AI Births SOR 3.0
The next generation of smart order routers is upon Wall Street. Unlike the rules-based first generation of SORs or the second generation that incorporate liquidity-seeking algorithms, the third generation of SORs leverage artificial intelligence to boost their performance.
However, routers that rely on AI to decide where to route and order on an order-by-order basis are still a ways away, according to experts.
“Currently we do not feel that the technology is mature enough to make changes in real-time although in practical terms if you define the correct scope, there is no reason it could not,” Medan Gabbay, chief revenue officer of Quod Financial, told IntelAlley.
Similar to other implementations of AI within the capital markets, firms turn to disciplines like machine learning to augment existing performance by making simple changes to static systems.
“Machine learning methods are mostly making subtle improvements to capture spreads in a market where margins are being squeezed tighter and tighter,” said Gabbay. “It is able when used responsibly to smooth out errors and provide contextual recommendations to traders who move into the role of ‘operators’ and ‘exceptions managers’ as opposed to micro-managers of trading decisions.”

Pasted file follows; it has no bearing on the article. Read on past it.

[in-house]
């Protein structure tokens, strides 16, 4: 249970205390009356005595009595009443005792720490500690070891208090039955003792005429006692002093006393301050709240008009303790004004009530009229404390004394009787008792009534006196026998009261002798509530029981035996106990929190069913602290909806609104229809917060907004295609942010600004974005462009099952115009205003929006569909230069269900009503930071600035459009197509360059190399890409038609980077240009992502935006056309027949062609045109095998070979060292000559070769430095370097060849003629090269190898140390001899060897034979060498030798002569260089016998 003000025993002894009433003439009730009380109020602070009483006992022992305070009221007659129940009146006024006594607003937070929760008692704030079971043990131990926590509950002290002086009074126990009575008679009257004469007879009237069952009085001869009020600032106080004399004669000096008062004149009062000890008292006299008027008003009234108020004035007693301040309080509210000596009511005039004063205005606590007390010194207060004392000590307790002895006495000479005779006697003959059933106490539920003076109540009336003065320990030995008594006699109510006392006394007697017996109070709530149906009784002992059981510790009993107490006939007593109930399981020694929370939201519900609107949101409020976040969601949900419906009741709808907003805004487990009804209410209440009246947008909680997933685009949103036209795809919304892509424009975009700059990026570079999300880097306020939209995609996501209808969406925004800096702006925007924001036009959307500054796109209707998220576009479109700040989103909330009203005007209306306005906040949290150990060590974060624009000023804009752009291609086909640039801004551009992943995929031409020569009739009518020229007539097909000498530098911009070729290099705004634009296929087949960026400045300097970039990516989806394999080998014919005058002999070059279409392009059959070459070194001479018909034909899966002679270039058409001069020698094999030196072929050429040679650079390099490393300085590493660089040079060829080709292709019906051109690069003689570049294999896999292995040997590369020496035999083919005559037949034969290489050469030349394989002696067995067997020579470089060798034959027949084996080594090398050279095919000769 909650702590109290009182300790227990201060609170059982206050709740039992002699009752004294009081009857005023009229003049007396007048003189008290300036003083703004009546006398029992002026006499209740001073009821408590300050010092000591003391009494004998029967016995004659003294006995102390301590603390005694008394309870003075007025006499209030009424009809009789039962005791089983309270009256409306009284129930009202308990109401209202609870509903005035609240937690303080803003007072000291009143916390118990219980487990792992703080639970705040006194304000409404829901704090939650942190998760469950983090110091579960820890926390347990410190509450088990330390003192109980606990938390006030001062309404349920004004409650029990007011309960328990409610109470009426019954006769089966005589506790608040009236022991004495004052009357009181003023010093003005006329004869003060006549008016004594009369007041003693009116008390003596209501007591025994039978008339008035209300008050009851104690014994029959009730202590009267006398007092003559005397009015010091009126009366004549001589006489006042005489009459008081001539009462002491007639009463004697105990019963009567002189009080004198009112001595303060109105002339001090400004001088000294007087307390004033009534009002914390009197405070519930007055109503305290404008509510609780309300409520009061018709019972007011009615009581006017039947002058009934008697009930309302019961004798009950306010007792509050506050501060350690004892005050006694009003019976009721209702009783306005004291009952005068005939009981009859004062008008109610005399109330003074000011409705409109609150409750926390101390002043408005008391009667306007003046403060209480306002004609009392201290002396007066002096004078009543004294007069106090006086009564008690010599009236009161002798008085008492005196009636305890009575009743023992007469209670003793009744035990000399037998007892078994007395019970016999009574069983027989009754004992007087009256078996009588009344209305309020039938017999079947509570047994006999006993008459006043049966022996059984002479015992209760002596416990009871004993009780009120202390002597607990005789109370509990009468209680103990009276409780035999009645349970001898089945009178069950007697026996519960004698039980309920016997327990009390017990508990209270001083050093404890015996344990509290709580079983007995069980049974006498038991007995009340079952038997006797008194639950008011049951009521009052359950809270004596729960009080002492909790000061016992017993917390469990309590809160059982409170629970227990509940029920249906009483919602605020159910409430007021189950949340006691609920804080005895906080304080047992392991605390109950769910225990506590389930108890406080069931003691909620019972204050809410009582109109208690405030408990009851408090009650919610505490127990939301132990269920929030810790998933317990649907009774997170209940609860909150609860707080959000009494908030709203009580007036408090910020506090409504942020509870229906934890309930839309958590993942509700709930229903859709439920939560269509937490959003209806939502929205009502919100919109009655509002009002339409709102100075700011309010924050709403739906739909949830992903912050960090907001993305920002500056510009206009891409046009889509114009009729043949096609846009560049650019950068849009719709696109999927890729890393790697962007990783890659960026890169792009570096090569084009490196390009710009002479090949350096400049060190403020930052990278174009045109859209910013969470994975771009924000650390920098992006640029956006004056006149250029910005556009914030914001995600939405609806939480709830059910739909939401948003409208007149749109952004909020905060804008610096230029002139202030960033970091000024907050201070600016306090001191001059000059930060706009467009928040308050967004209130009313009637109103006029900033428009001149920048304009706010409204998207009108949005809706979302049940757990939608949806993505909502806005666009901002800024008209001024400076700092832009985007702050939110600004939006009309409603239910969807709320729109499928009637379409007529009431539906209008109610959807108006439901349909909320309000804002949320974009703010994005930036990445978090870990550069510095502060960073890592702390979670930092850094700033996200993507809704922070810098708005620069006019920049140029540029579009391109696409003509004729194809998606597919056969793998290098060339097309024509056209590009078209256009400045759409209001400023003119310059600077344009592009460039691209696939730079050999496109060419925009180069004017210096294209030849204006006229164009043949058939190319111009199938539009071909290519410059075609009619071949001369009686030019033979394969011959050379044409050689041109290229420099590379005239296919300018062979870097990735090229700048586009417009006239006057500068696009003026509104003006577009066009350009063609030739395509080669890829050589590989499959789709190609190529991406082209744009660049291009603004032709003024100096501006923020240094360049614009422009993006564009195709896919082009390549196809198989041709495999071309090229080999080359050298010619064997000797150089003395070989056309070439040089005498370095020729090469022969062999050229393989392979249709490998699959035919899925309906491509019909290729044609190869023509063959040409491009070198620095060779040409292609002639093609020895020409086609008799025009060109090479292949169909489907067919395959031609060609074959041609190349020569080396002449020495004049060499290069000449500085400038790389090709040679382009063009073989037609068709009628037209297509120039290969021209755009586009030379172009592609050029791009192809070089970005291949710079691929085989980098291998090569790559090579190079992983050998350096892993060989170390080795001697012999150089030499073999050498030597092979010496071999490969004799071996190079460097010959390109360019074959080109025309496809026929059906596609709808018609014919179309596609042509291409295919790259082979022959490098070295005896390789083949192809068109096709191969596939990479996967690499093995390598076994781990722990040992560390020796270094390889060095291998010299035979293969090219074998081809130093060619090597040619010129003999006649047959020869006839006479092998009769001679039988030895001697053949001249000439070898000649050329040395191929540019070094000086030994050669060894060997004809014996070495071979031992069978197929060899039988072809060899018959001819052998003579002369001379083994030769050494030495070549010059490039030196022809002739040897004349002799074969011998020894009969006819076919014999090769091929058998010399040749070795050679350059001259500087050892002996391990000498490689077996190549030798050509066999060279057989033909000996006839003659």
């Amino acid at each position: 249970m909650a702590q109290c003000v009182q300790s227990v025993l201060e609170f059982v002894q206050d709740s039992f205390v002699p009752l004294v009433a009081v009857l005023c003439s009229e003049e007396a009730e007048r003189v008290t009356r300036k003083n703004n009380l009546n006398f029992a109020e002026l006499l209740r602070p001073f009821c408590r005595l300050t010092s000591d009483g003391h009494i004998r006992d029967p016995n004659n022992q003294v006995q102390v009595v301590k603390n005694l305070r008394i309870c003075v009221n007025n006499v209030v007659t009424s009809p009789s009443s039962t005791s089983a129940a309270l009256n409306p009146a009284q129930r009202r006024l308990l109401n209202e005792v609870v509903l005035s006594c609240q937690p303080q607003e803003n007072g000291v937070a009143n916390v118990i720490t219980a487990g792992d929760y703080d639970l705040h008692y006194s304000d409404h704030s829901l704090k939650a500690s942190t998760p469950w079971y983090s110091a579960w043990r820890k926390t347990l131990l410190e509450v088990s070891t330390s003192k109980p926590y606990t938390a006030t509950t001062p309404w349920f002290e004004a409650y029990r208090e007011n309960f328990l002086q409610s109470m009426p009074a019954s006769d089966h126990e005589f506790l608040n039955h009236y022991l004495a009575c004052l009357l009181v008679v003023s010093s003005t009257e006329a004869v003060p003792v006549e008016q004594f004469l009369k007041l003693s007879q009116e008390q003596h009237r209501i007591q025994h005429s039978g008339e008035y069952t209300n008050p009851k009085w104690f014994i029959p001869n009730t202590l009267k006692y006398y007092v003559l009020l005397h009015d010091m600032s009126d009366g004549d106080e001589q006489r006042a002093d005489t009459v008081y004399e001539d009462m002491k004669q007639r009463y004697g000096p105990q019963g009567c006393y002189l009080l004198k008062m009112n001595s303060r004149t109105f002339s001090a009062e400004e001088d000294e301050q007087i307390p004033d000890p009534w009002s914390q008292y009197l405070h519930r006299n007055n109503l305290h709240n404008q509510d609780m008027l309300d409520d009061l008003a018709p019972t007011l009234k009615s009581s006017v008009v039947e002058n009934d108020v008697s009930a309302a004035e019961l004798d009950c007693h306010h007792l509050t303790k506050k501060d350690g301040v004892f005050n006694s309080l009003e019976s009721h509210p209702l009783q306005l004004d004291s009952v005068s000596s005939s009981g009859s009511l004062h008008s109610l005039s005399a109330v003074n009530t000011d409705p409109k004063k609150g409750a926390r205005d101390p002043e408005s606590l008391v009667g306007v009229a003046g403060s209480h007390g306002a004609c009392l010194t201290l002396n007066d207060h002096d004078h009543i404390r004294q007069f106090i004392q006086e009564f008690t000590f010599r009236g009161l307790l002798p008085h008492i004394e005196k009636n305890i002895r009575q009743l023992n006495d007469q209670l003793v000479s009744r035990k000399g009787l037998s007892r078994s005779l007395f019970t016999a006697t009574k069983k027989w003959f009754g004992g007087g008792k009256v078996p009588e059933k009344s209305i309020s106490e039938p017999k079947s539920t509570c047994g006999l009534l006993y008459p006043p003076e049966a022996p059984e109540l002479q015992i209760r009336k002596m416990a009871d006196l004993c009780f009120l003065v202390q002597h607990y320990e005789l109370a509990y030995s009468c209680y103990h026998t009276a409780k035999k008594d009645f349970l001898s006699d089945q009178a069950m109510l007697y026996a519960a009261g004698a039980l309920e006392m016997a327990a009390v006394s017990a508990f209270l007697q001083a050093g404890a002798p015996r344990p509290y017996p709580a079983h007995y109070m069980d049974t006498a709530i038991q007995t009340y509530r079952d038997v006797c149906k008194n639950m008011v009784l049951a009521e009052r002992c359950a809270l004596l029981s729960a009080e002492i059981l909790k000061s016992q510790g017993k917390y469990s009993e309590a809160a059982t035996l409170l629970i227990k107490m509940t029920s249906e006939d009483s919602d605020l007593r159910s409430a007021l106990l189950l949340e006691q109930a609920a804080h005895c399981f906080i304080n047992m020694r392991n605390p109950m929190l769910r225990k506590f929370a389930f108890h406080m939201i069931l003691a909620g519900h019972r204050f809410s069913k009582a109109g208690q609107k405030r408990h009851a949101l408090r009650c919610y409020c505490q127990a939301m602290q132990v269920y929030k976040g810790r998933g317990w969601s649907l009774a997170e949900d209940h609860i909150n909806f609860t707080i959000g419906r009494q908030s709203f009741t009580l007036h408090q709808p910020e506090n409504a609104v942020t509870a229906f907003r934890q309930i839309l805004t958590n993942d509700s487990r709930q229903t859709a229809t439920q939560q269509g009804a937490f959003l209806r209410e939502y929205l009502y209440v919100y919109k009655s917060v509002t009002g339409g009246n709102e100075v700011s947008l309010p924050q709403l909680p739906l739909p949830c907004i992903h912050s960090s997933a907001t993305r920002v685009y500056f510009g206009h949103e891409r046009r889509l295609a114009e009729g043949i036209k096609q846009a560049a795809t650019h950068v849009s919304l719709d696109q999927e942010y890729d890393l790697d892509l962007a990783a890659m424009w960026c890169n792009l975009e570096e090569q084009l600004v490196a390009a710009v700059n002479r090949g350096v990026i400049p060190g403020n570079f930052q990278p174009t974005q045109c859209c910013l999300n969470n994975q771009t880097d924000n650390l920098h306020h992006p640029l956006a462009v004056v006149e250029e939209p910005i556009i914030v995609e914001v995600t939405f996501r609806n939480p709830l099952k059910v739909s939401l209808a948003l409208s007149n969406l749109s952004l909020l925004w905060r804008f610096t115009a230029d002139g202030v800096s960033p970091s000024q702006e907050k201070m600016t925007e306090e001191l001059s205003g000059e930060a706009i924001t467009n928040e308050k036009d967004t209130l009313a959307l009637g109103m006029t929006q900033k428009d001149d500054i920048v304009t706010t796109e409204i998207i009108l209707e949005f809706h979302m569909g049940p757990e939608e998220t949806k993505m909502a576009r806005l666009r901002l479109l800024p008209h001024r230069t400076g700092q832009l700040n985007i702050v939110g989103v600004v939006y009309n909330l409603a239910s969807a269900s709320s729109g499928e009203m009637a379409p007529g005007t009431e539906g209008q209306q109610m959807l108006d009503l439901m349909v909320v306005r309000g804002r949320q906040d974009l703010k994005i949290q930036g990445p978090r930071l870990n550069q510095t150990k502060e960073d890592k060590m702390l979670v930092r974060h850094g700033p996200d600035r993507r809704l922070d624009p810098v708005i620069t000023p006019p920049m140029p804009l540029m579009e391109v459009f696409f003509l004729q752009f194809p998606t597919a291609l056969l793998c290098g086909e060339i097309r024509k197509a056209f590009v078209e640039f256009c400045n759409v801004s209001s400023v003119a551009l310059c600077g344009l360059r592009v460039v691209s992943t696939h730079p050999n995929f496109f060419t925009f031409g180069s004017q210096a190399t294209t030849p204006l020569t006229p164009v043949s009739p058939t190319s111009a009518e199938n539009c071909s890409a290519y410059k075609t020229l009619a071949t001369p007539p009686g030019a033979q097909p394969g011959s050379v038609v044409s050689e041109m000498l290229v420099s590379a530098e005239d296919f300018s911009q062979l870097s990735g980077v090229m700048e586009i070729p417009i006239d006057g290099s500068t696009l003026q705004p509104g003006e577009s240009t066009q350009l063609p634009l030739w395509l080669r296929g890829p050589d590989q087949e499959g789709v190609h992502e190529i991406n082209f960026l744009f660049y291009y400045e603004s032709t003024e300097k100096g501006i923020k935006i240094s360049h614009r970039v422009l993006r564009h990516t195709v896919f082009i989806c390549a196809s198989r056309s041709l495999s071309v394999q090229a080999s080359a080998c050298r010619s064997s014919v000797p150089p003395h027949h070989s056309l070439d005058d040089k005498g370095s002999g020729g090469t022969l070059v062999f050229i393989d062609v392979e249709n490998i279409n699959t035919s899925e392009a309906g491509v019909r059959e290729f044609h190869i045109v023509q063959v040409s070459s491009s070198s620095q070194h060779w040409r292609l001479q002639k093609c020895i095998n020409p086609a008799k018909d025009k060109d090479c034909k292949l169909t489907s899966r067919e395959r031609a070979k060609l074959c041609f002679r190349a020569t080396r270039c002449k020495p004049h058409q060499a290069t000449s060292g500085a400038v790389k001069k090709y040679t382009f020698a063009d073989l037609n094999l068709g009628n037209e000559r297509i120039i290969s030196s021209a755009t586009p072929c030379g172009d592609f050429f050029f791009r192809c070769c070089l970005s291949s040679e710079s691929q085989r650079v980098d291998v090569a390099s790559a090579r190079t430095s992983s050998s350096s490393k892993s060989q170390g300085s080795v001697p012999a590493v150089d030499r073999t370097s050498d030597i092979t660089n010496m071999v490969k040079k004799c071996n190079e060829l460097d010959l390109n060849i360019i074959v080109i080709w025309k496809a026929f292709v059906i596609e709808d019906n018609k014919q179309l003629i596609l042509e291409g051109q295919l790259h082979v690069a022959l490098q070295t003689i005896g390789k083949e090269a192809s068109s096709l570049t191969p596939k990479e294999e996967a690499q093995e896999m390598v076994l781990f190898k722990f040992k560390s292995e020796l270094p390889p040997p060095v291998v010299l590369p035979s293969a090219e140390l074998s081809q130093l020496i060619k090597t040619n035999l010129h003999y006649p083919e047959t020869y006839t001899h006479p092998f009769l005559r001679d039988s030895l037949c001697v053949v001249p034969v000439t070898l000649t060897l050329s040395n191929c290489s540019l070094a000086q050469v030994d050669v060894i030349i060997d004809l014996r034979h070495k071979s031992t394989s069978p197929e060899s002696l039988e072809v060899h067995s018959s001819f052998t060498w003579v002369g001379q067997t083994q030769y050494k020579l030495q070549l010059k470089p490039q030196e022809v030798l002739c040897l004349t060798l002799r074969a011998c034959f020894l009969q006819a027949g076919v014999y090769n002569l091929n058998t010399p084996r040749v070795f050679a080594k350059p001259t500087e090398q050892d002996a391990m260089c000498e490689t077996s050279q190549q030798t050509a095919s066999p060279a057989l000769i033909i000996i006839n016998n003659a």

However, machine learning cannot run in a vacuum, and firms need to implement it with low-latency risk controls, data visualization tools, as well as monitoring and reporting capabilities.
Quod Financial has applied machine learning to areas that enhance SOR performance, such as predictive failures, parameter optimization, price revision, and pre-trade strategy selection.
“Each of them is operating as a part of a larger system to improve the overall execution, but this is a far cry from unleashing a pure-AI onto the financial markets,” he said.
It will help with simple predictive decisions, such as when to peg an order, become aggressive, tweak one of the more than 300 SOR parameters, or select a broker’s trading algorithm.
“These are all decisions that have a huge impact on P&L and can be easily derived from backtesting and pattern recognition while leaving human traders to focus on illiquid and complex trading without having to understand the nuances of a 6.5 or a 7.5 out of 10 settings on an aggressivity setting,” said Gabbay.
With Eugene Kanevsky, James Redbourn, and Joanna Wong, CLSA
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